Association of laterality and size of perfusion lesions on neurological deficit in acute supratentorial stroke

Meng Lee, Jeffrey L. Saver, Jeffry R. Alger, Qing Hao, Noriko Salamon, Sidney Starkman, Latisha K. Ali, Bruce Ovbiagele, Doojin Kim, J. Pablo Villablanca, Michael T. Froehler, Matthew S. Tenser, David S. Liebeskind

Research output: Contribution to journalArticlepeer-review

8 Scopus citations

Abstract

Background: The influence of lesion size and laterality on each component of the National Institutes of Health Stroke Scale has not been delineated. The objective of this study was to use perfusion-weighted imaging to characterize the association of ischaemic volume and laterality on each component item and the total score of the <National Institutes of Health Stroke Scale. Methods: We analysed consecutive right-handed patients with first-ever supratentorial acute ischaemic strokes who underwent acute perfusion-weighted imaging at a single centre. Perfusion deficits were defined as mean transit time>10s. Ordinal regression was used to clarify the relationship between ischaemic volume, laterality, and <National Institutes of Health Stroke Scale scores. Results: Among 111 patients, 58 were left-hemisphere stroke, and 53 right-hemisphere stroke. Median ischaemic volume was 53ml in left-hand stroke and 65ml in right-hand stroke and median total National Institutes of Health Stroke Scale was 10 in left-hand stroke and eight in right-hand stroke. For individual National Institutes of Health Stroke Scale items, ischaemic volume correlated most closely with commands and visual field and most weakly with ataxia and neglect. Left-hand stroke predicted higher scores of total National Institutes of Health Stroke Scale and National Institutes of Health Stroke Scale items of questions, commands, right limb weakness, and language. Right-hand stroke predicted higher scores of left limb weakness and extinction. Conclusions: Larger perfusion defects contribute to higher scores on the total and most individual items of the National Institutes of Health Stroke Scale. However, lesion laterality contributes substantially to half the item scores, with greater association of left than right-brain side. These findings indicate that imaging-deficit correlations will be improved by designating lesions into an atlas, taking into account side in addition to size.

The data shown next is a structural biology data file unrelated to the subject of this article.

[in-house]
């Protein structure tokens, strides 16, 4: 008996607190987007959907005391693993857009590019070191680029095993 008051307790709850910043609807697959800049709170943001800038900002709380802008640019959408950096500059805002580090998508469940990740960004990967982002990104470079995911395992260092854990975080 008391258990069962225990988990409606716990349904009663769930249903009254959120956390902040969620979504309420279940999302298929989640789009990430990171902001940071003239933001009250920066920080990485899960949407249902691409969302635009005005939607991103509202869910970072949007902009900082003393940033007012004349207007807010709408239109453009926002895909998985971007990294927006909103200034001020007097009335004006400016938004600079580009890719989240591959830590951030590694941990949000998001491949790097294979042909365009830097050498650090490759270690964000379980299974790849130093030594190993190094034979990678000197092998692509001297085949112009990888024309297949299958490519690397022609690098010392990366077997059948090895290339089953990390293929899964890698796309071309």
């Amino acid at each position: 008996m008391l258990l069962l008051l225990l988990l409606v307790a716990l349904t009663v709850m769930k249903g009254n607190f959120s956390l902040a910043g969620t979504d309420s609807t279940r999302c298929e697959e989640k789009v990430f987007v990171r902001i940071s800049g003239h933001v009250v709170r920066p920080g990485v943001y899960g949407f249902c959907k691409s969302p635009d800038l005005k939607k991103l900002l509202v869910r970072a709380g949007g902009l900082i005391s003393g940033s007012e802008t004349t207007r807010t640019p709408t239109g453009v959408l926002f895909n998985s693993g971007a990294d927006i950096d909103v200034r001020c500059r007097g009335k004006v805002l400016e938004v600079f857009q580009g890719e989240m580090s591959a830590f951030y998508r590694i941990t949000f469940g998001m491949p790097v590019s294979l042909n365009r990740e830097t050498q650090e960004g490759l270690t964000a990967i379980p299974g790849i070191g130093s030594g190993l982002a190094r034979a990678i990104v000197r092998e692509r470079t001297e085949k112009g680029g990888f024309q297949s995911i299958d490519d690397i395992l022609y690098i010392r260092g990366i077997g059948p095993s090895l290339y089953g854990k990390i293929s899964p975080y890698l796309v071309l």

Original languageEnglish
Pages (from-to)293-297
Number of pages5
JournalInternational Journal of Stroke
Volume7
Issue number4
DOIs
StatePublished - Jun 2012
Externally publishedYes

Keywords

  • Acute ischaemic stroke
  • Ischaemic volume
  • Laterality
  • NIH Stroke Scale
  • Perfusion-weighted imaging

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